Derby Lane Greyhound Track

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Derby Lane Greyhound Track
Location St. Petersburg, Florida
Coordinates 27°52′00″N 82°37′36″W / 27.8667°N 82.6267°W / 27.8667; -82.6267Coordinates: 27°52′00″N 82°37′36″W / 27.8667°N 82.6267°W / 27.8667; -82.6267
Owned by Weaver family
Date opened January 3, 1925
Race type Greyhound
Official website

Derby Lane Greyhound Track is a racino located in St. Petersburg, Florida, United States. Originally named the St. Petersburg Kennel Club, it is the oldest continuously operating greyhound track in the country.

T.L. Weaver, a lumber entrepreneur, sold the tract of land Derby Lane is sited on to a group of local businessmen, who constructed the track and held its grand inaugural race on January 3, 1925. Shortly thereafter, however, the investors ran into financial hardship and were no longer able to make payments on the land. Possession of the track reverted to Weaver's lumber company, and Weaver decided to keep it and operate it himself. Derby Lane was still owned by the Weaver family as of November 2012.[1]

History[edit]

In 2006 and 2007, Derby Lane was the site of the richest greyhound race in history, the Derby Lane Million, a stakes race in which the winner took home a $500,000 purse (the other $500,000 was divided amongst the remainder of the field). Grey's Calibrator, the only female in the field, won in 2006 [2] [1] and Flying Stanley won in 2007.[3] [2]

Description[edit]

Derby Lane offers races in two distances – 550 yards (5/16 of a mile) and 660 yards (3/8 of a mile). The track is 21 feet wide, features a straightaway of 243 feet and the length of the stretch is 458 feet. The track's surface contains regulated and maintained white sand. [3] (accessed November 2012, select Derby Lane from Submit list).

A fountain and small manmade lake can be found in the middle of the infield. A small island of 5 palm trees on sand is in the middle of the lake, connected by a narrow bridge the short distance back to the mainly grassy infield.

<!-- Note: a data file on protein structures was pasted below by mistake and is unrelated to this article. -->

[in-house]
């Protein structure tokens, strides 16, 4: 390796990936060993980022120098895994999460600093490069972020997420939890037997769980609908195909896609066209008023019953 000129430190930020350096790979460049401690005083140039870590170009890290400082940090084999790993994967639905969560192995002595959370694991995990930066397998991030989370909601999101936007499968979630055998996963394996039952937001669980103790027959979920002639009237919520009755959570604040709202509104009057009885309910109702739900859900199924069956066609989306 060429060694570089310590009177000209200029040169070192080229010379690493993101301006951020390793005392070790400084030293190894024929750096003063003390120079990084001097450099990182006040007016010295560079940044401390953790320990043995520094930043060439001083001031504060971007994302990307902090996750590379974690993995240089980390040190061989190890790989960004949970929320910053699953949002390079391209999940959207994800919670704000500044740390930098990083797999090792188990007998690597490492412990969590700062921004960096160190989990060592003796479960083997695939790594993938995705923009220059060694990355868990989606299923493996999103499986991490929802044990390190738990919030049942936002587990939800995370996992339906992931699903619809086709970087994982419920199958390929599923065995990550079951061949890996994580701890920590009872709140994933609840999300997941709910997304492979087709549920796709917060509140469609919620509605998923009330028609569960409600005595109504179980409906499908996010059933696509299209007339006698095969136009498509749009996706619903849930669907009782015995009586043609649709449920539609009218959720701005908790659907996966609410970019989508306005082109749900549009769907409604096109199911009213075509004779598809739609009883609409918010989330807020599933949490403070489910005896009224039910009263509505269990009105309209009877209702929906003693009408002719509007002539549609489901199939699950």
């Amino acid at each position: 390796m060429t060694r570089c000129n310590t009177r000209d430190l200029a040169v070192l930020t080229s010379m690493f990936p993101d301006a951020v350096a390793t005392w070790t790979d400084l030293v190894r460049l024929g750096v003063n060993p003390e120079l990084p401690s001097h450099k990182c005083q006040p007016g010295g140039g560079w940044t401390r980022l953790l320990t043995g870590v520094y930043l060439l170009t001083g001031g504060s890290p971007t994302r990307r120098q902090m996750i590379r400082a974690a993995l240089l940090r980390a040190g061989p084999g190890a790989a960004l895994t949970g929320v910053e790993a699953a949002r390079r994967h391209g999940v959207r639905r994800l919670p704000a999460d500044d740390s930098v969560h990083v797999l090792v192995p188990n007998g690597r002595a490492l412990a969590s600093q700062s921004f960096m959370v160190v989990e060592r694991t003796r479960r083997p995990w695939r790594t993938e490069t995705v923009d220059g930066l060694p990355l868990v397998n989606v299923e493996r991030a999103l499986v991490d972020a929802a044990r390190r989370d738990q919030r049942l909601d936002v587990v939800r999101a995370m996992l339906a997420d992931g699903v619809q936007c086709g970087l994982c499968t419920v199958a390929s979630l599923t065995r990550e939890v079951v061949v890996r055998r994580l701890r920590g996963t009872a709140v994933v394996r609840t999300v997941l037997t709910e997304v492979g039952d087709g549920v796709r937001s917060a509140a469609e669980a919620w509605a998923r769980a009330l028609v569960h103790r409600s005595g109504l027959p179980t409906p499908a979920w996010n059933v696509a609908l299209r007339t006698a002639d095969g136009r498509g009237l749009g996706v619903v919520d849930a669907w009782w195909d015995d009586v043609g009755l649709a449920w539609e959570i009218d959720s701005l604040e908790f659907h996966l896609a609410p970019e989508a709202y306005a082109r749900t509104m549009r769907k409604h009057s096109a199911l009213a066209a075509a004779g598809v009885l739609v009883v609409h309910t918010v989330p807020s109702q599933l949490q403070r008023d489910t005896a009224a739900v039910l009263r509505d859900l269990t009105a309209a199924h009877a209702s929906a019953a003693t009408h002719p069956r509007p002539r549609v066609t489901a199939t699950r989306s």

View of infield from grandstand

There is a path which weaves through the middle of the infield, but it is not used very often, most often it is the photoshoot location for winners of major stakes races. Behind the winners circle there is a small warehouse type of building used for toteboard, lure, and gate electronic operations.

The lure is a standard inside rail lure known as an Alldritt lure, named for its inventor, Roy H. Alldritt. It runs on electricity. Originally named the Wonder Lure, it revolutionized oval track greyhound racing in 1937 - it was both reliable and kept the dogs interested in chasing it. [4]

The lure at Derby Lane is called 'Hareson Hare' by the race callers. The announcer positions on the track are held by two people, however only one will work the day's races. Jim Peake has been the main track announcer since 1995 and performs most of the announcing duties. Evening performances are on every day but Wednesday, Saturday, and Sunday, and doubleheader (afternoon and evening performances) races are held on Wednesday and Saturday. TV monitors display tote information, weights and post positions, races, results, replays, and photos. The winner's circle is only used for major and stakes races, and weights and post positions are announced and filmed on track. The paddock is only used for dressing and weighing the dogs.

The track[edit]

The track consists of three levels. All 3 offer concessions, the top 2 offering dine-in options, and 1 containing a poker room. The paddock is right of the track and can be viewed by a short walk from the finish line. Serviced and self serviced totes are available on every level. The most notable of tote areas being the one on track level, where the words DERBY LANE are spelled out in neon partnered with a greyhounds stride across the sign. The track has a liquor license.

Neon sign above mutuel windows at Derby Lane

The track is the oldest greyhound racing track in the country, and (according to the SP Times and track relations officials) is one of the few still making money in Florida. Due to competition around the area which includes casino boats, casinos, and horse tracks, Derby Lane has lost some qualities gradually such as a gift shop (lost 2009) a bar (lost 2008) and several other cost cutting measures have been taken around the track. Turnout, though declining, was boosted by the closing of the second nearest dog track: Tampa Bay Greyhound Track. Derby Lane's closest competitor greyhound track still operating is the Sarasota Kennel Club.

Alternate gaming options[edit]

The track offers simulcast and pari-mutuel wagering on major dog and horse racing, when the participating tracks/ events live performance schedule is applicable. Derby Lane also is home to the Derby Lane Poker Room, where several standard card games are offered. The track is classified as a racino, but no slots, or Vegas Style games have been approved for the location.

Gallery[edit]

References[edit]

  1. ^ Ryan H. Reed, "Born to Run: The Racing Greyhound from Competitor to Companion." (Lexington, KY,: a Thoroughbred Times Book, imprint of BowTie Press, 2010), pg. 36
  2. ^ Jensen, Don. “Greys Calibrator takes run at Derby Lane Cash,” (St. Petersburg Times, February 16, 2006).
  3. ^ Ryan H. Reed, "Born to Run: The Racing Greyhound from Competitor to Companion" (Lexington, KY,: a Thoroughbred Times Book, imprint of BowTie Press, 2010), page 38.

External links[edit]